Psychological & Brain Sciences Researchers Find Unexpected Communication Between Brain Regions Involved in Infant Motor Control
When two areas of the brain communicate, their rhythms will often synchronize. One well-known brain rhythm, the theta rhythm, is most closely associated with the hippocampus, a region in the forebrain important for consolidating memories and navigation, among other functions. In experiments with infant rats, the researchers showed for the first time that the hippocampus oscillates in lockstep with the red nucleus, a brain-stem structure that plays a major role in motor control. Importantly, the hippocampus and red nucleus synchronize almost exclusively during REM (active) sleep.
Rats and humans both spend much of their early lives in REM sleep. In human newborns, eight hours of every day is occupied by REM sleep alone. And because rat brains and human brains have the same basic structure, UI researchers believe the same communication, between the same regions, is likely occurring in human infants. They also suspect disruptions to that linkage may contribute to the motor-control problems that often accompany disorders such as autism and schizophrenia.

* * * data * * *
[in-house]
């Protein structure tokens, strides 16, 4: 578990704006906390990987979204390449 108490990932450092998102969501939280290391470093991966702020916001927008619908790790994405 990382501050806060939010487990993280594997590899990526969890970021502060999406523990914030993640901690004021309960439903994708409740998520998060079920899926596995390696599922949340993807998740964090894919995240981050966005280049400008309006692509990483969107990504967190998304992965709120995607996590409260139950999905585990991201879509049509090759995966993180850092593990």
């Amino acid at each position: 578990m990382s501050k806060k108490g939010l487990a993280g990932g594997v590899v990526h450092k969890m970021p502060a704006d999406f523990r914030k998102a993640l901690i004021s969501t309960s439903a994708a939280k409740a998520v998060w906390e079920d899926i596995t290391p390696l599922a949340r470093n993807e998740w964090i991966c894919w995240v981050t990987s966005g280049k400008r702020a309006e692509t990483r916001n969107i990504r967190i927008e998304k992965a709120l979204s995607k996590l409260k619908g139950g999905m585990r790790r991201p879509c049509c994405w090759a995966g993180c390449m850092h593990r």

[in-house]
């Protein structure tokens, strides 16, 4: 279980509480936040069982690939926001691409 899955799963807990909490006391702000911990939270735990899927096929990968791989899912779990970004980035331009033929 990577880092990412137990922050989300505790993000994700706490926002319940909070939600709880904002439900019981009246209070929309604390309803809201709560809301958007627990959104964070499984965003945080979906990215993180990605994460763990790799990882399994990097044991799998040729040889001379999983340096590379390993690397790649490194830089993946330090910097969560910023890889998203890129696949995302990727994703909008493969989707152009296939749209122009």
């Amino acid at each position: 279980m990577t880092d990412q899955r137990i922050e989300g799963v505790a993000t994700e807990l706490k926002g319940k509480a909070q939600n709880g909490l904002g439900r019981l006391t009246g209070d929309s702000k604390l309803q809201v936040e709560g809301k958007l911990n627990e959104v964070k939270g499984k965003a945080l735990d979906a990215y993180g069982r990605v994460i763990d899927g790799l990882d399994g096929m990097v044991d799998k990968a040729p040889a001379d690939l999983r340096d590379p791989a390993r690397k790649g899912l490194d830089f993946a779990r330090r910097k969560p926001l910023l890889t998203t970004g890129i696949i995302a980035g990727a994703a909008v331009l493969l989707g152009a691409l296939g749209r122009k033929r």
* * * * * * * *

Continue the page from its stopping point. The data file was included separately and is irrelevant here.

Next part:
“Our findings provide a possible route to understanding the early emergence of motor problems in human infants. Because we found that communication between the hippocampus and red nucleus occurred primarily during REM sleep, disrupting normal sleep in early infancy could interfere with the strengthening of the communication links among forebrain and brainstem structures,” says Mark Blumberg, a professor in the UI Department of Psychological and Brain Sciences and corresponding author on the study, published in the journal Current Biology.